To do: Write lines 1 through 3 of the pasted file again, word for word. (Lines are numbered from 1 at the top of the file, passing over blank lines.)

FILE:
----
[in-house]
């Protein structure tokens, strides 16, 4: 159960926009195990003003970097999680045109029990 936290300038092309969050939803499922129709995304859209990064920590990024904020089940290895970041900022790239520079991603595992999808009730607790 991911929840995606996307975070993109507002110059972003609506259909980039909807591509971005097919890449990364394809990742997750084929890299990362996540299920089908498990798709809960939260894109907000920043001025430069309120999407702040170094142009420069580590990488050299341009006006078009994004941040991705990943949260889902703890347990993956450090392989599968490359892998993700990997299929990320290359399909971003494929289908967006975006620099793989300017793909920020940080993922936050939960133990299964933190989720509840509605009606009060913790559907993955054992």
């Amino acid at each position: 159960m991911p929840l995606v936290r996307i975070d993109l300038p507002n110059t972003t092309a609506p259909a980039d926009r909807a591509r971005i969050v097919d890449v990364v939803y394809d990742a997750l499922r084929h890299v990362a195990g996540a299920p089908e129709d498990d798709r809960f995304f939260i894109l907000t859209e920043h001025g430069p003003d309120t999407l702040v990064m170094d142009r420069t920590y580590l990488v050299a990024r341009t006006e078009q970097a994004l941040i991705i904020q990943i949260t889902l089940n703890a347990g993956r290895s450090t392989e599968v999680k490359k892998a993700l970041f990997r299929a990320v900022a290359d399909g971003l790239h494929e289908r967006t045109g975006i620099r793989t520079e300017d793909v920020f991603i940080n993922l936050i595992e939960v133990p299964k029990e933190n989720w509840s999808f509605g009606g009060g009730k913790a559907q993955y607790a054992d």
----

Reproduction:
[in-house]
């Protein structure tokens, strides 16, 4: 159960926009195990003003970097999680045109029990 936290300038092309969050939803499922129709995304859209990064920590990024904020089940290895970041900022790239520079991603595992999808009730607790 991911929840995606996307975070993109507002110059972003609506259909980039909807591509971005097919890449990364394809990742997750084929890299990362996540299920089908498990798709809960939260894109907000920043001025430069309120999407702040170094142009420069580590990488050299341009006006078009994004941040991705990943949260889902703890347990993956450090392989599968490359892998993700990997299929990320290359399909971003494929289908967006975006620099793989300017793909920020940080993922936050939960133990299964933190989720509840509605009606009060913790559907993955054992």
């Amino acid at each position: 159960m991911p929840l995606v936290r996307i975070d993109l300038p507002n110059t972003t092309a609506p259909a980039d926009r909807a591509r971005i969050v097919d890449v990364v939803y394809d990742a997750l499922r084929h890299v990362a195990g996540a299920p089908e129709d498990d798709r809960f995304f939260i894109l907000t859209e920043h001025g430069p003003d309120t999407l702040v990064m170094d142009r420069t920590y580590l990488v050299a990024r341009t006006e078009q970097a994004l941040i991705i904020q990943i949260t889902l089940n703890a347990g993956r290895s450090t392989e599968v999680k490359k892998a993700l970041f990997r299929a990320v900022a290359d399909g971003l790239h494929e289908r967006t045109g975006i620099r793989t520079e300017d793909v920020f991603i940080n993922l936050i595992e939960v133990p299964k029990e933190n989720w509840s999808f509605g009606g009060g009730k913790a559907q993955y607790a054992d």